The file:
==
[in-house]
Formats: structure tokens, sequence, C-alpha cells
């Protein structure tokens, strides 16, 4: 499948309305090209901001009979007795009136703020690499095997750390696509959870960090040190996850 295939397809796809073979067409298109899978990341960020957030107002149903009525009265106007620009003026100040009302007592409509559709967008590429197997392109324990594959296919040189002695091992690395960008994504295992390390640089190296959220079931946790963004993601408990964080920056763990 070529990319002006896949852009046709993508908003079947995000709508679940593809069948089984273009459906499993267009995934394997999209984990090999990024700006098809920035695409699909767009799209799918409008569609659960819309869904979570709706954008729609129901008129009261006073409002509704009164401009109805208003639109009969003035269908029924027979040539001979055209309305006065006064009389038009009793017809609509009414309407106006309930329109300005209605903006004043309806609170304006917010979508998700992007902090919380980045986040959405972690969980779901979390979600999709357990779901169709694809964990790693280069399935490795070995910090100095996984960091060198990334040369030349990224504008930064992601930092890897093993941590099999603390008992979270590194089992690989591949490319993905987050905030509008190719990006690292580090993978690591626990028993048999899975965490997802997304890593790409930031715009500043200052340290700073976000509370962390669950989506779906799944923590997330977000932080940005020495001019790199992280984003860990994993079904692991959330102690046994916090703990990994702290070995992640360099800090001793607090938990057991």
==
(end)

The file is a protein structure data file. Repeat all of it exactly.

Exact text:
[in-house]
Formats: structure tokens, sequence, C-alpha cells
């Protein structure tokens, strides 16, 4: 499948309305090209901001009979007795009136703020690499095997750390696509959870960090040190996850 295939397809796809073979067409298109899978990341960020957030107002149903009525009265106007620009003026100040009302007592409509559709967008590429197997392109324990594959296919040189002695091992690395960008994504295992390390640089190296959220079931946790963004993601408990964080920056763990 070529990319002006896949852009046709993508908003079947995000709508679940593809069948089984273009459906499993267009995934394997999209984990090999990024700006098809920035695409699909767009799209799918409008569609659960819309869904979570709706954008729609129901008129009261006073409002509704009164401009109805208003639109009969003035269908029924027979040539001979055209309305006065006064009389038009009793017809609509009414309407106006309930329109300005209605903006004043309806609170304006917010979508998700992007902090919380980045986040959405972690969980779901979390979600999709357990779901169709694809964990790693280069399935490795070995910090100095996984960091060198990334040369030349990224504008930064992601930092890897093993941590099999603390008992979270590194089992690989591949490319993905987050905030509008190719990006690292580090993978690591626990028993048999899975965490997802997304890593790409930031715009500043200052340290700073976000509370962390669950989506779906799944923590997330977000932080940005020495001019790199992280984003860990994993079904692991959330102690046994916090703990990994702290070995992640360099800090001793607090938990057991």